A day as a specialist paramedic

You begin work at 5pm, driving to the home of an elderly lady with a heart condition. She often has to be taken to accident and emergency in an ambulance when her condition worsens. You assess the patient and establish her medical history and decide that it's possible to treat her condition at home and you administer appropriate emergency treatment. Once you've treated her and made her comfortable, you give advice on how she can best manage her condition in future. Throughout the evening you're called to a number of homes, and administer emergency care for patients who might otherwise have had to visit hospital. You may also attend life threatening calls as part of your work which is always varied and exciting, and you enjoy a good rate of pay.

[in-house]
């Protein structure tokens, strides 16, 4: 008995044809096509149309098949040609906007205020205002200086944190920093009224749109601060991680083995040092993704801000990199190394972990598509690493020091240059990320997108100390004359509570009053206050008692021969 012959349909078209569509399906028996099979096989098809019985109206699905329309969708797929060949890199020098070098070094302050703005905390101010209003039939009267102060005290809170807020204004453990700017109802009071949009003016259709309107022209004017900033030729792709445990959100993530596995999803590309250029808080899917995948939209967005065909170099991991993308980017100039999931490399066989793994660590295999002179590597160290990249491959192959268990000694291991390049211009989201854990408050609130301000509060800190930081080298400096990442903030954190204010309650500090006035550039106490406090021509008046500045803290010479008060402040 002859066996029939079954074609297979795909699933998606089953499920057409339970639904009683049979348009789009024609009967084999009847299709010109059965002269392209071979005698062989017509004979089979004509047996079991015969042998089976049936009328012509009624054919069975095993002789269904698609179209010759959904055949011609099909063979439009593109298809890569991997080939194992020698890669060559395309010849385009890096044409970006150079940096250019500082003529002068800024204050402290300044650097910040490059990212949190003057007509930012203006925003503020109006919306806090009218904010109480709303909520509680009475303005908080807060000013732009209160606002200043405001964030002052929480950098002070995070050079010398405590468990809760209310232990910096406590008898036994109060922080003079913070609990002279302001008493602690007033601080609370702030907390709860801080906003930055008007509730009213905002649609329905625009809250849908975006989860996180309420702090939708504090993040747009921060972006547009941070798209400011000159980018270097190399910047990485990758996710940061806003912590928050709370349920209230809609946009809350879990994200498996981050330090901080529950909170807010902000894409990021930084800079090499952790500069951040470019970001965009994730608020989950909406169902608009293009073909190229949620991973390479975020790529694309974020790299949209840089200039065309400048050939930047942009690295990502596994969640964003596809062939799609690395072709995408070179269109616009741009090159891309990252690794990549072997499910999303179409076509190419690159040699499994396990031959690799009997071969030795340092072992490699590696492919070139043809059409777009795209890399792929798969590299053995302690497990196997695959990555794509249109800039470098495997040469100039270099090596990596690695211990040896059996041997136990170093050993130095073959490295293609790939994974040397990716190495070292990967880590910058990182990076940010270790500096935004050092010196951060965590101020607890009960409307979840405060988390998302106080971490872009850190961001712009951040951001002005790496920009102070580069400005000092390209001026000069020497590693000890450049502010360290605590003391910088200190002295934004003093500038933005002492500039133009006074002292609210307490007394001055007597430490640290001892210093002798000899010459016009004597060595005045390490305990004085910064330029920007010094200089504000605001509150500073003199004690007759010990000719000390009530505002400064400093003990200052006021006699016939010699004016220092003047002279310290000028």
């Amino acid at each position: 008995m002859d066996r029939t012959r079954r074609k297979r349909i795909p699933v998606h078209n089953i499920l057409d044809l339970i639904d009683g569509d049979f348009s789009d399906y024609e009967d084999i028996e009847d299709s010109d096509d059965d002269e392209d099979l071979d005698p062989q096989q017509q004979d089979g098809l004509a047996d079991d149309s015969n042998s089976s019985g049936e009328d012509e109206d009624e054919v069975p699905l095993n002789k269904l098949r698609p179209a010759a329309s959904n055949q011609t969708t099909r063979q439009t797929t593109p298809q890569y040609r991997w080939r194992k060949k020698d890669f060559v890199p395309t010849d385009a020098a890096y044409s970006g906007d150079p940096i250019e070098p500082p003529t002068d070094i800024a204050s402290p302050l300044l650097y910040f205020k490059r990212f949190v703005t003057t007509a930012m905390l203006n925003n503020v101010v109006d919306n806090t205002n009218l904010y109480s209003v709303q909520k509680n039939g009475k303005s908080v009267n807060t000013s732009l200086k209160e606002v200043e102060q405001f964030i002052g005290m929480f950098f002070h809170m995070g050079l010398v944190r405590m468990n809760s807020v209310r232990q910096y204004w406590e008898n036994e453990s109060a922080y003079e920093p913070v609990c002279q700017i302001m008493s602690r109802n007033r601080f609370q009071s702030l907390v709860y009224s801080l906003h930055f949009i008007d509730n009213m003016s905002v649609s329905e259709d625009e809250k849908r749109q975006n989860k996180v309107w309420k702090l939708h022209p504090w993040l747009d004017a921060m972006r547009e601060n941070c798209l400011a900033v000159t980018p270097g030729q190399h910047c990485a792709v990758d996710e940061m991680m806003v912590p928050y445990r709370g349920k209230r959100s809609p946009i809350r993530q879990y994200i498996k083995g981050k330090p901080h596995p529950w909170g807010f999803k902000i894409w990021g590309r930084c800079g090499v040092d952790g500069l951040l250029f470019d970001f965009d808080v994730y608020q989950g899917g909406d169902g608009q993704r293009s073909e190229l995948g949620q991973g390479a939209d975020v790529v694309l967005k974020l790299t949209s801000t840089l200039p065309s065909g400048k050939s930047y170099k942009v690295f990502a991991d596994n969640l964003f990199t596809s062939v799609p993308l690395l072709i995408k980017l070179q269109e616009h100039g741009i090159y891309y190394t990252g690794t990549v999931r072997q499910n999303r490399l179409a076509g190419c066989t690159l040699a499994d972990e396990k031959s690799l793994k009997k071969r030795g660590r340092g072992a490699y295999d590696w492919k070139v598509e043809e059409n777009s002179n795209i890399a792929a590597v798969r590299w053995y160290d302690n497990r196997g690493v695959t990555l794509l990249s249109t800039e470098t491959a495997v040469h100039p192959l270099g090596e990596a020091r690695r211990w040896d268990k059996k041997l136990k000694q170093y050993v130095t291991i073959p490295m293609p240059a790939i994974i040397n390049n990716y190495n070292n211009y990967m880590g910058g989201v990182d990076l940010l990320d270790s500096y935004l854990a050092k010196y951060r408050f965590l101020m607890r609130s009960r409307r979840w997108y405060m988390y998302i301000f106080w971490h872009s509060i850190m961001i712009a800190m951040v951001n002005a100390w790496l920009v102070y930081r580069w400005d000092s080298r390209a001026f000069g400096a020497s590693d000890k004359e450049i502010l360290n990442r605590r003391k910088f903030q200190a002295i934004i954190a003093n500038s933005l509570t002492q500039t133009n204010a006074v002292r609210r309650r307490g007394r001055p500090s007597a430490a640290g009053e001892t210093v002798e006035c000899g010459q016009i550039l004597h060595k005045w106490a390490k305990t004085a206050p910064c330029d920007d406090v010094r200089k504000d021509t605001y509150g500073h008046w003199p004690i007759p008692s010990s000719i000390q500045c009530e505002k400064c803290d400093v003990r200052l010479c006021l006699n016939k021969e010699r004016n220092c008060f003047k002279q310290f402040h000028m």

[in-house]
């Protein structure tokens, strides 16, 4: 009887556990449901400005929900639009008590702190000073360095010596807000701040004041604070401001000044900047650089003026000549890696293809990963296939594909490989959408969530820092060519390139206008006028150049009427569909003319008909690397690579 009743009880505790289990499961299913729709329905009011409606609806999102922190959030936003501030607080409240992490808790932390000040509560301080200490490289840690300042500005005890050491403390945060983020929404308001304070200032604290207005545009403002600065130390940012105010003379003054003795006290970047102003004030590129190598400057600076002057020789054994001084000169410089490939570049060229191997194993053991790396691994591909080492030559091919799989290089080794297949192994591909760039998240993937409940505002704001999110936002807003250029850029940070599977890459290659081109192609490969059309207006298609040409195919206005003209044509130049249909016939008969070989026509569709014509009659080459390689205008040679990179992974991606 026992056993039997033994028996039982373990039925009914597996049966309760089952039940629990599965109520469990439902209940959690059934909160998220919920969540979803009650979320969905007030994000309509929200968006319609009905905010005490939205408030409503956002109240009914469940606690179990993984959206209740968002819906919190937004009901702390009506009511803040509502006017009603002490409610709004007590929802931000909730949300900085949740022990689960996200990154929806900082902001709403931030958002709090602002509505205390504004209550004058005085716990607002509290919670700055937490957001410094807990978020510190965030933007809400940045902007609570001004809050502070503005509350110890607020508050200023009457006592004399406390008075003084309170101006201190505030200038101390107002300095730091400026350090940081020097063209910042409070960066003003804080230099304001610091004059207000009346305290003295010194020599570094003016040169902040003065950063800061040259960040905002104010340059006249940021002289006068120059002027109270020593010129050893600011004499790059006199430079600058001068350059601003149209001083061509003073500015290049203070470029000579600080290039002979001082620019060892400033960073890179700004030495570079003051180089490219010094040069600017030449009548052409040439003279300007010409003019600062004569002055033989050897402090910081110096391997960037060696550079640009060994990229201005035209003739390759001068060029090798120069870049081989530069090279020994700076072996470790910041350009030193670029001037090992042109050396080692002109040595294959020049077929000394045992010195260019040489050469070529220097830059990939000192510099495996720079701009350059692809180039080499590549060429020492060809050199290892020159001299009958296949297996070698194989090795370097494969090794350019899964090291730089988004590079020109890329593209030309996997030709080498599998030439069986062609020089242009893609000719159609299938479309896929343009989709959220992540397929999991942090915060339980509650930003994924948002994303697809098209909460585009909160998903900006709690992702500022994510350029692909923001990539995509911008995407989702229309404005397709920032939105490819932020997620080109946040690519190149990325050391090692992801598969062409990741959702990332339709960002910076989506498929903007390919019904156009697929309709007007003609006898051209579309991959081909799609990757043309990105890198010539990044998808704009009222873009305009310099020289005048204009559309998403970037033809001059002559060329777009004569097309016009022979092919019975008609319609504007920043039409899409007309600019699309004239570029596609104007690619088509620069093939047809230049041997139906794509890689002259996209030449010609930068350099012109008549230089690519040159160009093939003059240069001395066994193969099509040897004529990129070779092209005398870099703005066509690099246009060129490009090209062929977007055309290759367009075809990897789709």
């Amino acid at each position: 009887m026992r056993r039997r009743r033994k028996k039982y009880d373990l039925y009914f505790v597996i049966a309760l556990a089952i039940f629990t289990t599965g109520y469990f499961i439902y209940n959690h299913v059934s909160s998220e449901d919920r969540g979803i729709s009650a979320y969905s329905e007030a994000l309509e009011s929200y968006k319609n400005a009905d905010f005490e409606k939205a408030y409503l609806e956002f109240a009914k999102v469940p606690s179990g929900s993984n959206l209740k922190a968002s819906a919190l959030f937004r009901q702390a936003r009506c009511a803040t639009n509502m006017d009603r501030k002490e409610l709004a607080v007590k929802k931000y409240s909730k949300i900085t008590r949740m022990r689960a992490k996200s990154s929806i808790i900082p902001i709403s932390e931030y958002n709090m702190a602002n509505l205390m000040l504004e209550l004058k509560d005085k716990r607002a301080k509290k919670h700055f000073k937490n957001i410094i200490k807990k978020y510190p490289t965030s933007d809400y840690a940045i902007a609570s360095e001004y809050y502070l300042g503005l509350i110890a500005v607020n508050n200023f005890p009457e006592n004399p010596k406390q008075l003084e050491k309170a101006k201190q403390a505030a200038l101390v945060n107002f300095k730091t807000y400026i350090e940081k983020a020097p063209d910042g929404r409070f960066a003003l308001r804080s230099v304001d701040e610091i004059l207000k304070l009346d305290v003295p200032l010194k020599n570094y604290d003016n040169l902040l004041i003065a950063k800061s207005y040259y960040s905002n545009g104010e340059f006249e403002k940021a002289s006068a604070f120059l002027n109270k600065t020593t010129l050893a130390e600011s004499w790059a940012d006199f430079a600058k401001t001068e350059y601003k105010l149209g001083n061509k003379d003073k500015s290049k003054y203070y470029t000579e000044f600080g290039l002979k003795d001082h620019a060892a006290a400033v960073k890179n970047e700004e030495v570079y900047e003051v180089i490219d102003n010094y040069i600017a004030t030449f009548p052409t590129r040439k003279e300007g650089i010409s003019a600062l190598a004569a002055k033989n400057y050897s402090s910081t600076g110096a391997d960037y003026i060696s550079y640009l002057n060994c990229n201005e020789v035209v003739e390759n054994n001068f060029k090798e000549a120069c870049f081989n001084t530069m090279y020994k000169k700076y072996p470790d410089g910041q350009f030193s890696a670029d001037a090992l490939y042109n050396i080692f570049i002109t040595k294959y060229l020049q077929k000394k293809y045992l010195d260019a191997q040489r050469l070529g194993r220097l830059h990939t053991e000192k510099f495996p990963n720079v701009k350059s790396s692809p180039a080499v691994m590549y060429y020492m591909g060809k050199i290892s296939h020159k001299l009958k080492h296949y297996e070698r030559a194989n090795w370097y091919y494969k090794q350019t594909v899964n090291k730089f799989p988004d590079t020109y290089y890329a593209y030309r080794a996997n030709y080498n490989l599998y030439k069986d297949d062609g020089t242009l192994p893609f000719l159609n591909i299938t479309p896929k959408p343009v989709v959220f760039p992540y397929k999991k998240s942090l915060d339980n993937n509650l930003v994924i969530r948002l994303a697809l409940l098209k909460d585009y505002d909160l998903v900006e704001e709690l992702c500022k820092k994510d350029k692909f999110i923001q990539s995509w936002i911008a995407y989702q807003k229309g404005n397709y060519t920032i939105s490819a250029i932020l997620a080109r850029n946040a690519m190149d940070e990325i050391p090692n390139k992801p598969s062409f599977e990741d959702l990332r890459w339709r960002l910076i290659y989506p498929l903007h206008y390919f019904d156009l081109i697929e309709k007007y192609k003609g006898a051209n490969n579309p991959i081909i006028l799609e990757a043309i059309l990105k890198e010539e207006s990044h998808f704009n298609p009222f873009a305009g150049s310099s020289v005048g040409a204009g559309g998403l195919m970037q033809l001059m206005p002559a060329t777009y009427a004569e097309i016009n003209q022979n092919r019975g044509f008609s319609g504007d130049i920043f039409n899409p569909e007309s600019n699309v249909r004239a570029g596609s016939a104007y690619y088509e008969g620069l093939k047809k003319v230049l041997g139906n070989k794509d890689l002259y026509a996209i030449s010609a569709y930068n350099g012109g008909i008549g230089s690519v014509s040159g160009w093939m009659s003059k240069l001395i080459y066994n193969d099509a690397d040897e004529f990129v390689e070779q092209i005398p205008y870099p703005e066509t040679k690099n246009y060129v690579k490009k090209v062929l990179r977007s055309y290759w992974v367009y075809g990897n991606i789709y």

Real-life stories

Emma Relf

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Does this sound like you?

You're calm, responsible and reliable. You easily put others at ease, and like meeting people from all walks of life. You're interested in medicine, and would like an 'out of office' role that offers excitement and variety.

What's next after GCSE?

You'll need a minimum of five 9-4 (A*-C) grade GCSEs (or the equivalent), including maths, English and science. If you go onto do further study - such as A levels or an equivalent level 3 qualification, you would have a wider range of options open to you, to become a paramedic.

What's next after A level and beyond?

Before you can become a specialist paramedic, you need to train and work as a paramedic. After gaining some experience working in the NHS you will have additional education and training to become a specialist paramedic.